High temperatures (>30°C day and/or >20°C night) in tropical lowlands and production areas in temperate zones reduce yield and quality in common bean (Phaseolus vulgaris L.). Tepary bean (P. acutifolius A. Gray) is a crop adapted to hot arid climates and is grown in the American Southwest and parts of Mexico under temperatures that are too high for pod formation in common bean. Interspecific hybridization may enable transfer of heat tolerance traits from tepary bean to common bean. Twenty-five tepary bean plant introductions (PI) with the ability to set seed under controlled-environment conditions were evaluated under high (35 °C day/32 °C night) and control (27 °C day/24 °C night) temperature treatments during reproductive development. Four accessions (PI 200902, PI 312637, PI 440788, and PI 440789) exhibited normal pod formation and comparatively high yield when exposed to high temperature, while common bean controls displayed zero pod and seed set. These four PIs showed a mean decrease in seed yield of 72.9% from control to high temperature treatment, as compared to 90.3% among all tepary beans. These accessions were hybridized with the dry bean cultivar `ICA Pijao', and the heat-tolerant bean cultivars `Carson' and `CELRK' and breeding line `Cornell 503'. Immature embryos were cultured to obtain interspecific hybrids. Fertility of F1 hybrids and generation of backcrosses are discussed.
Katy M. Rainey* and Phillip D. Griffiths
Katy M. Rainey and Phillip D. Griffiths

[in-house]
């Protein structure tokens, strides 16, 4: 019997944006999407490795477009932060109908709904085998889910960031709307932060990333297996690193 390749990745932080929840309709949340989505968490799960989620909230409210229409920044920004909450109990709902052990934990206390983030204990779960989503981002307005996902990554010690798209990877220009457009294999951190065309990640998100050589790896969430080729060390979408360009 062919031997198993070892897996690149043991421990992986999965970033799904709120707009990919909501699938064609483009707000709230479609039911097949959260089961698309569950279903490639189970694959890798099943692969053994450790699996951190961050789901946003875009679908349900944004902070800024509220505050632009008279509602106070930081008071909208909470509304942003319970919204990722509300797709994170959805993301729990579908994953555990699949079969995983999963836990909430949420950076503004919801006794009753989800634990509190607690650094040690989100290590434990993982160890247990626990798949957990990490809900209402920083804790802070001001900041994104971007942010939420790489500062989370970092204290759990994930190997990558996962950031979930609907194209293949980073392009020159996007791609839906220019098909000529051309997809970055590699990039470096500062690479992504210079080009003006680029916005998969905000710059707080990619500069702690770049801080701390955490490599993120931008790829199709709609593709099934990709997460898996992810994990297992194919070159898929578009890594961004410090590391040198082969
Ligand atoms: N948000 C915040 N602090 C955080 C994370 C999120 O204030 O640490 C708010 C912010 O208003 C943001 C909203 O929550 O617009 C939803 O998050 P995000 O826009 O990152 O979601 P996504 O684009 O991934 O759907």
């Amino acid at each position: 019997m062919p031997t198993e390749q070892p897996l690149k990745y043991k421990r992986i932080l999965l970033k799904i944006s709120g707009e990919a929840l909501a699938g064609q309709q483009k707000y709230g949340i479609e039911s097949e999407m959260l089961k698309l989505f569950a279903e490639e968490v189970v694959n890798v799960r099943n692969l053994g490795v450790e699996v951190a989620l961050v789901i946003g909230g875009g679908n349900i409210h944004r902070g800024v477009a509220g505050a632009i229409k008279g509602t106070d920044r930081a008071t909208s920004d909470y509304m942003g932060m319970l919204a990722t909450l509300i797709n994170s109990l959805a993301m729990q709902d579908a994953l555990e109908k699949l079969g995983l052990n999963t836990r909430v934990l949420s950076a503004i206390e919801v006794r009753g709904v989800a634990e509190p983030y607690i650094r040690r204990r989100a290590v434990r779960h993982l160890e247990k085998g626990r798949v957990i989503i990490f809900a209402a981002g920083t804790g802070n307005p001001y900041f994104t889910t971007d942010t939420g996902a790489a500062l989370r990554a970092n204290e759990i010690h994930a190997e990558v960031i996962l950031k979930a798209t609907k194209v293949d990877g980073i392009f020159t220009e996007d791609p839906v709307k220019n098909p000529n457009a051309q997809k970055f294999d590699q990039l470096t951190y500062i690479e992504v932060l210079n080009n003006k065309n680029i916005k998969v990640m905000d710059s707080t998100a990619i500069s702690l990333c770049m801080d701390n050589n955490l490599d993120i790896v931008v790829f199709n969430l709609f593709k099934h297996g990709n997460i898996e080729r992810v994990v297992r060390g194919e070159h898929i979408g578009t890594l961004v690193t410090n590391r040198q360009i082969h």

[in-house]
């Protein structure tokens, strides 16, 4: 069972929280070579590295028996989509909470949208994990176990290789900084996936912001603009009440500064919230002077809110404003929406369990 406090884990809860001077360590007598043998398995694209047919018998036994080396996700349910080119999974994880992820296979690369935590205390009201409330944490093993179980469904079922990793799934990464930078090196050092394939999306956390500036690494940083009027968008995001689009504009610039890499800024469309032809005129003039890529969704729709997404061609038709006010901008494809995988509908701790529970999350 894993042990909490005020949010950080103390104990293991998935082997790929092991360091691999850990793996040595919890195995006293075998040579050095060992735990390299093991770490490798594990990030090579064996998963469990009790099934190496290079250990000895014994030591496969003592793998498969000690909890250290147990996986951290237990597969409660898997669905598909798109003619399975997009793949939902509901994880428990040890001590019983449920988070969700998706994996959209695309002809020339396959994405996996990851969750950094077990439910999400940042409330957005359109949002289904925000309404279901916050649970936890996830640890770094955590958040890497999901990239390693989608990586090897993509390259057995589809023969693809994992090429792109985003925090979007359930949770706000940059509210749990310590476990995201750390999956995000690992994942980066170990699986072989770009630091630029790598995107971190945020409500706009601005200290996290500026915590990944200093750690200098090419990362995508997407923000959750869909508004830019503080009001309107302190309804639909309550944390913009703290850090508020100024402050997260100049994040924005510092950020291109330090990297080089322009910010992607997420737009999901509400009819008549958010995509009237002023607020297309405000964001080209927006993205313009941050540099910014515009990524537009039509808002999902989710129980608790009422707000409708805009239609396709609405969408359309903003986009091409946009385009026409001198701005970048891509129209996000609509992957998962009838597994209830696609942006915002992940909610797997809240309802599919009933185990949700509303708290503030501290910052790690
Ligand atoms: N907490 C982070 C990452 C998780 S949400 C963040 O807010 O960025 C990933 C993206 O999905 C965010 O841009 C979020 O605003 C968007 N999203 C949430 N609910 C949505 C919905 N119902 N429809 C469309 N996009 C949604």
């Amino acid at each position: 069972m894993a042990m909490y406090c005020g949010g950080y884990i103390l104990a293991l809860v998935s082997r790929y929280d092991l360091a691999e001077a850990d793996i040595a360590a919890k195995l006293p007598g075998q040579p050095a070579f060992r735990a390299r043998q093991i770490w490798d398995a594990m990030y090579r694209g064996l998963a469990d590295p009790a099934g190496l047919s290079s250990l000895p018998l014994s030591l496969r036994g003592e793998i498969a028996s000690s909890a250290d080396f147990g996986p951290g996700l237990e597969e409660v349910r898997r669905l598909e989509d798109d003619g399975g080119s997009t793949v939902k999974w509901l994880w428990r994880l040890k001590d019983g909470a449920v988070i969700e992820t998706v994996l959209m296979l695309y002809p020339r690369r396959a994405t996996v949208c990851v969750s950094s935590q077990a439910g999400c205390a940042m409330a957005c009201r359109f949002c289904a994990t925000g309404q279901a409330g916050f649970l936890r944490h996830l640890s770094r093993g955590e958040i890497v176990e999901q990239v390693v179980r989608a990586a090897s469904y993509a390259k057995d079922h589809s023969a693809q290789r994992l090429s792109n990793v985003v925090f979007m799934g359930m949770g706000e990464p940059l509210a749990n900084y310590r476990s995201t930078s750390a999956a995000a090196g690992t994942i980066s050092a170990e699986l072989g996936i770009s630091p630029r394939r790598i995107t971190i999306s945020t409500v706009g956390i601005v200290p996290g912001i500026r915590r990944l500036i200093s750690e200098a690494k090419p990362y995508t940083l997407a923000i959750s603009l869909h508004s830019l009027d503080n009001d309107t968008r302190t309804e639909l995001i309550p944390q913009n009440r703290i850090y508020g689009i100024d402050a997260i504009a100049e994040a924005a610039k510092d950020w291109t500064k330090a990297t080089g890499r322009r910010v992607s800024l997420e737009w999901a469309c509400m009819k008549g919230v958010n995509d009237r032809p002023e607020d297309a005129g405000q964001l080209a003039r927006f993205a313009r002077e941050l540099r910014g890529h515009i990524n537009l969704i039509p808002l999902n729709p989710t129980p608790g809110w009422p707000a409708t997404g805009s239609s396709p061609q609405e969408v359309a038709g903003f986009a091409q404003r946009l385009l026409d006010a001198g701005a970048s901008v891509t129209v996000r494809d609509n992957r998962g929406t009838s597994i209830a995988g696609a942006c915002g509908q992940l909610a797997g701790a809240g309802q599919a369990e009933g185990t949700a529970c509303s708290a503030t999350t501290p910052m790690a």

The genetic basis for heat tolerance during reproductive development in snap bean was investigated in a heat-tolerant × heat-sensitive common bean cross. Parental, F1, F2, and backcross generations of a cross between the heat-tolerant snap bean breeding line `Cornell 503' and the heat-sensitive wax bean cultivar Majestic were grown in a high-temperature controlled environment (32 °C day/28 °C night), initiated prior to anthesis and continued through plant senescence. During flowering, individual plants of all generations were visually rated and scored for extent of abscission of reproductive organs. The distribution of abscission scores in segregating generations (F2 and backcrosses) indicated that a high rate of abscission in response to heat stress was controlled by a single recessive gene from `Majestic'. Abscission of reproductive organs is the primary determinant of yield under heat stress in many annual grain legumes; this is the first known report of single gene control of this reaction in common bean or similar legumes. Generation means analysis indicated that genetic variation among generations for pod number under heat stress was best explained by a six-parameter model that includes nonallelic interaction terms, perhaps the result of the hypothetical abscission gene interacting with other genes for pod number in the populations. A simple additive/dominance model accounted for genetic variance for seeds per pod. Dominance [h] and epistatic dominance × dominance [l] genetic parameters for yield components under high temperatures were the largest in magnitude. Results suggest `Cornell 503' can improve heat tolerance in sensitive cultivars, and heat tolerance in common bean may be influenced by major genes.